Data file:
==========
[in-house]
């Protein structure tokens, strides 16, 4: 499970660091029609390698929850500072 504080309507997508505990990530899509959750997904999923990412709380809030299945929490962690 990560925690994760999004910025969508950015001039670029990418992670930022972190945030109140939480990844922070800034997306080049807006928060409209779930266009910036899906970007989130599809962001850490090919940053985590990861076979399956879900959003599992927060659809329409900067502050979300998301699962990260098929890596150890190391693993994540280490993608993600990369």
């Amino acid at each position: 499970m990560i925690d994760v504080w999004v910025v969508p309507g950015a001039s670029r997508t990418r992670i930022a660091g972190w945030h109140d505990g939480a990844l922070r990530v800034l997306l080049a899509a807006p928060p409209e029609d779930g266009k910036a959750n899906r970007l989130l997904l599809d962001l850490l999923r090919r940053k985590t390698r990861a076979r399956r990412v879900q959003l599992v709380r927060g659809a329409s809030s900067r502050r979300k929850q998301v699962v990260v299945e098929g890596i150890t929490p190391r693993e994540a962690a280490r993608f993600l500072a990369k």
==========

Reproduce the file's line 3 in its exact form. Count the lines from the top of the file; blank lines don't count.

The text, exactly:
């Amino acid at each position: 499970m990560i925690d994760v504080w999004v910025v969508p309507g950015a001039s670029r997508t990418r992670i930022a660091g972190w945030h109140d505990g939480a990844l922070r990530v800034l997306l080049a899509a807006p928060p409209e029609d779930g266009k910036a959750n899906r970007l989130l997904l599809d962001l850490l999923r090919r940053k985590t390698r990861a076979r399956r990412v879900q959003l599992v709380r927060g659809a329409s809030s900067r502050r979300k929850q998301v699962v990260v299945e098929g890596i150890t929490p190391r693993e994540a962690a280490r993608f993600l500072a990369k």